News this week from Apple that more than 25 billion apps have been downloaded from its App Store would seem to promote the idea that apps are the way of the future. While this may be the case in a number of categories, for retailers the world of apps is a dead end.
But, you say, apps are a great way for mobile and tablet users to engage. Unfortunately, retailer-created apps have failed to gain the critical mass required to pay for their development. I know from talking with a large retailer that their acclaimed app only has 30 to 40 thousand downloads. Compared to their online and in-store shopping numbers, this number of retailer-specific app downloads is pathetic. The hurdle that people have to jump through to find and download the app is a huge issue in its own. And with data throttling on phone plans, you can expect consumers to be more selective in the apps they download.
Besides, when you think of the cost to develop really slick applications for iPhone, Android, iPad, etc. you are talking about the potential to spend tens to hundreds of dollars per customer using the apps. Not to mention that apps are moving so quickly in functionality that after only a few months your app can become stale and need a facelift, which means spending even more money.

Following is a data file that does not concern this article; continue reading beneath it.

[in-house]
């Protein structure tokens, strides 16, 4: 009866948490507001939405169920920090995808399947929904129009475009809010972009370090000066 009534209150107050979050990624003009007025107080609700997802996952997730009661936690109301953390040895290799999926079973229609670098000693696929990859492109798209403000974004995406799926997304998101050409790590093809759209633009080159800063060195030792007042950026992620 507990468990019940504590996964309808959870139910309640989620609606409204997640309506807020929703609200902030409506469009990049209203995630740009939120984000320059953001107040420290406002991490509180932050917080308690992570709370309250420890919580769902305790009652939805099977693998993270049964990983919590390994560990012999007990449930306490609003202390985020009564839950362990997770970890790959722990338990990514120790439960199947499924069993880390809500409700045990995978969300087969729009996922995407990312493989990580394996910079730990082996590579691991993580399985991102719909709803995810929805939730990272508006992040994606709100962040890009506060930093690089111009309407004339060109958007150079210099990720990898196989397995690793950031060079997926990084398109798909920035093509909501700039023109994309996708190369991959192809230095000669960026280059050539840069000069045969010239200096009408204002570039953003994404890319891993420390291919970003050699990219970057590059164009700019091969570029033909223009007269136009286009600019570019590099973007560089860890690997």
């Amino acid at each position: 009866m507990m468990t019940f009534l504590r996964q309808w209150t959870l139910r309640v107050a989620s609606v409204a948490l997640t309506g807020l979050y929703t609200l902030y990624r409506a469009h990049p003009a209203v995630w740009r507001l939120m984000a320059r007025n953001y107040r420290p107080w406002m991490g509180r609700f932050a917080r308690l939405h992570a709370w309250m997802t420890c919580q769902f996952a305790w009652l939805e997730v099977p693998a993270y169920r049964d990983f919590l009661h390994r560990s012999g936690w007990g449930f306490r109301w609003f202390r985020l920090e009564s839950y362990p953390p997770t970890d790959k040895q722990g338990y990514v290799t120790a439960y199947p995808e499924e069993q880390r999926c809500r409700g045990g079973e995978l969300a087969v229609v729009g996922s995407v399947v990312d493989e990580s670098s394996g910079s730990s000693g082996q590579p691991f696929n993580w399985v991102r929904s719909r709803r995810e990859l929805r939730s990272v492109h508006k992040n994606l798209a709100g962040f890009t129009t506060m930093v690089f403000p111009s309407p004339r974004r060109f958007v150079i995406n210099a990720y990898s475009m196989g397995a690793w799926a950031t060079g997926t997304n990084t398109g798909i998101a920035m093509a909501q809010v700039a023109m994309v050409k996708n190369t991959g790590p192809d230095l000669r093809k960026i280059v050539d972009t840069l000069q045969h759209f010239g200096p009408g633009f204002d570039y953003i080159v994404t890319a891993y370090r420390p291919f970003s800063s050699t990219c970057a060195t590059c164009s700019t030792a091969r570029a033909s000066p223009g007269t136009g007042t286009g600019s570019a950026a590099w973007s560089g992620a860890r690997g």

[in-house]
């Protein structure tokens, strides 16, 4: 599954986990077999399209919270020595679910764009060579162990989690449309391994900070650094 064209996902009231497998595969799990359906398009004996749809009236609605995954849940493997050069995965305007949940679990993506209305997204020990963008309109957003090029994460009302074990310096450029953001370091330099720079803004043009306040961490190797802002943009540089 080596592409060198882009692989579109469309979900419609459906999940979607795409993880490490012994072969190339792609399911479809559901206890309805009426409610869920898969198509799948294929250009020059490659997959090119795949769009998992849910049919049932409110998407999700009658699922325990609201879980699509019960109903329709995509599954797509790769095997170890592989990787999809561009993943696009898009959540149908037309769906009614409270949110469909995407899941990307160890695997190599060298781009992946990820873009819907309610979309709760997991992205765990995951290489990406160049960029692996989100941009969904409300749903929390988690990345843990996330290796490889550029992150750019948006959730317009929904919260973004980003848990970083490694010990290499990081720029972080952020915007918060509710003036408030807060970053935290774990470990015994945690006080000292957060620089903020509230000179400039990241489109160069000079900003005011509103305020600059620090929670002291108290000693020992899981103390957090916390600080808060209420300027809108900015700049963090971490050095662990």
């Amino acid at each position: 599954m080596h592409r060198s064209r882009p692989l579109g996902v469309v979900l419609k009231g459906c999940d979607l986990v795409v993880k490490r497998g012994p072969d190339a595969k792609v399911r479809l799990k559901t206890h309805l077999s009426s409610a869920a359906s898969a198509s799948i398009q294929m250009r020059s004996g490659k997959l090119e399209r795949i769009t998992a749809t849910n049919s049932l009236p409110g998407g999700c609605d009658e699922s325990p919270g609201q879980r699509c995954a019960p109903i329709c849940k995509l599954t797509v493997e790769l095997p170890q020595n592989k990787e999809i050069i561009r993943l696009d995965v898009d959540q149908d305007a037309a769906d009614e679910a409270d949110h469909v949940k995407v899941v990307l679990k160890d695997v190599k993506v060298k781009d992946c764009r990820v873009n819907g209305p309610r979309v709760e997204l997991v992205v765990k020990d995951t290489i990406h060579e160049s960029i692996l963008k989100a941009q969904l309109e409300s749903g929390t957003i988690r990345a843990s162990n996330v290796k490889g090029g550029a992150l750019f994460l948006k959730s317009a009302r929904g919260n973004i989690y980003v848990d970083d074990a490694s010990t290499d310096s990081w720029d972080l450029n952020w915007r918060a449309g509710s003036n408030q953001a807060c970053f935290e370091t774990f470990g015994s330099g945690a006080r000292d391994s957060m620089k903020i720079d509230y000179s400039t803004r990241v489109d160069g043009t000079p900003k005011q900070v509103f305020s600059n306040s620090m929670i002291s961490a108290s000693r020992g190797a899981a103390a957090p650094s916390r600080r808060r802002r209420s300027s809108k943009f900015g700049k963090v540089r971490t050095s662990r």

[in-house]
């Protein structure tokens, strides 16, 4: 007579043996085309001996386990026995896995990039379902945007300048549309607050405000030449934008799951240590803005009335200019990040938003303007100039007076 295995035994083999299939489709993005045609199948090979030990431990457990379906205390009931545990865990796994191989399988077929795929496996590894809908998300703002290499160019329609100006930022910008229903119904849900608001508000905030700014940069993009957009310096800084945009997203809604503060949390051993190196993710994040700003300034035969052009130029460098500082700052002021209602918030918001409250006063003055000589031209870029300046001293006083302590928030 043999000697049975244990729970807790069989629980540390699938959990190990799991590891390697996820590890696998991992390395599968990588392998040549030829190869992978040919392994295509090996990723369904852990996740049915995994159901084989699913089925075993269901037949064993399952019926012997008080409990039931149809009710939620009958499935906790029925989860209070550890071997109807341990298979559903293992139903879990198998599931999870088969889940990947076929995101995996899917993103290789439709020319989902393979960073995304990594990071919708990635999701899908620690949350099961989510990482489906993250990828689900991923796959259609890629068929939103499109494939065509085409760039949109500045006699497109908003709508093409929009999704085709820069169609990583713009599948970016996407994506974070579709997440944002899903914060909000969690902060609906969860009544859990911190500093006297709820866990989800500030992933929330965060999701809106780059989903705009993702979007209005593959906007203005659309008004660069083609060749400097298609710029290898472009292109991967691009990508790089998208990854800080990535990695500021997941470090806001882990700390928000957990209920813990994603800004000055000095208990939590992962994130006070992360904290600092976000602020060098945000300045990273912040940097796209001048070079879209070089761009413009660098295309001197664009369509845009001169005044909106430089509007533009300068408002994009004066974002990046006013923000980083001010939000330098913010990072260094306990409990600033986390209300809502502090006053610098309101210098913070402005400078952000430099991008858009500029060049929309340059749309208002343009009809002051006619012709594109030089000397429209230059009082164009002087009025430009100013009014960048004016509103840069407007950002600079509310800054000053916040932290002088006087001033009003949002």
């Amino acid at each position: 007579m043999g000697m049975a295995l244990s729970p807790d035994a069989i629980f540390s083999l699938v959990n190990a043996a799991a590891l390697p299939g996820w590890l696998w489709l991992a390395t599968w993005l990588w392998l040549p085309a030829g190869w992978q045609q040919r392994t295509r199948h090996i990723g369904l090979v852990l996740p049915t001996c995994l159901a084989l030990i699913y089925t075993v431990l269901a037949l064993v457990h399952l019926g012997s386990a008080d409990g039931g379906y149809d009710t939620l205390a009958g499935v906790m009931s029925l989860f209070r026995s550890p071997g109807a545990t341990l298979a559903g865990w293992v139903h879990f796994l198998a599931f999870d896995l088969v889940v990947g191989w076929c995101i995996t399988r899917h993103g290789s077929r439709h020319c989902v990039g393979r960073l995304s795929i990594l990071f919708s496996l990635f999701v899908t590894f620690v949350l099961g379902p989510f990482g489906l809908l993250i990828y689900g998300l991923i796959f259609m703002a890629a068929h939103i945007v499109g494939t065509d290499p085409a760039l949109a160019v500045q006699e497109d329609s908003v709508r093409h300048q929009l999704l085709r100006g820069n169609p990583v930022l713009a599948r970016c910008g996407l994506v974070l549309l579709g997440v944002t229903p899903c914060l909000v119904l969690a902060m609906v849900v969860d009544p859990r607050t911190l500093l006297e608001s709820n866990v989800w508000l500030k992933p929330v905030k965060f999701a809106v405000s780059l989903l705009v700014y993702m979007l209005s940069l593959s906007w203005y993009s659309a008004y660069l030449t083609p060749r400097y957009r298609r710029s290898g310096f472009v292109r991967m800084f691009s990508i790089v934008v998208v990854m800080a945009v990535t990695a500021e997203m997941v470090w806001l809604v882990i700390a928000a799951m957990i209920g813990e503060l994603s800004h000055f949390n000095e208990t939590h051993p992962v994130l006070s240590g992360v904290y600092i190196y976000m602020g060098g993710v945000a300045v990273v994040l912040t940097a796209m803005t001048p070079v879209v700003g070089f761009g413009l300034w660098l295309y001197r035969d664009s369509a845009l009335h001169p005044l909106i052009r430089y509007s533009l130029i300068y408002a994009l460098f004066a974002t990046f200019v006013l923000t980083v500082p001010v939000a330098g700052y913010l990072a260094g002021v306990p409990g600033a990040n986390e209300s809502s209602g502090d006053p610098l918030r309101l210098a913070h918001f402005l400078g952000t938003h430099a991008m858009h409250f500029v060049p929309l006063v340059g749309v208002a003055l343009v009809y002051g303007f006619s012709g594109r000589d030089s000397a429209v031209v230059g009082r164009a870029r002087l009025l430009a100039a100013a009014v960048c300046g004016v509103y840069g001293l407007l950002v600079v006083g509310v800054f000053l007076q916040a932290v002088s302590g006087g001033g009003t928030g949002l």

The solution for retailers is mobile sites. With HTML5 retailers can develop sites that have app-like interaction but can be updated a lot more easily. This way the retailer allows any visitor on any device to access their mobile site through a browser and the user won’t need to download it from the app store. Decreased company cost for updates and eliminated barriers to consumers makes HTML 5 a win for retailers.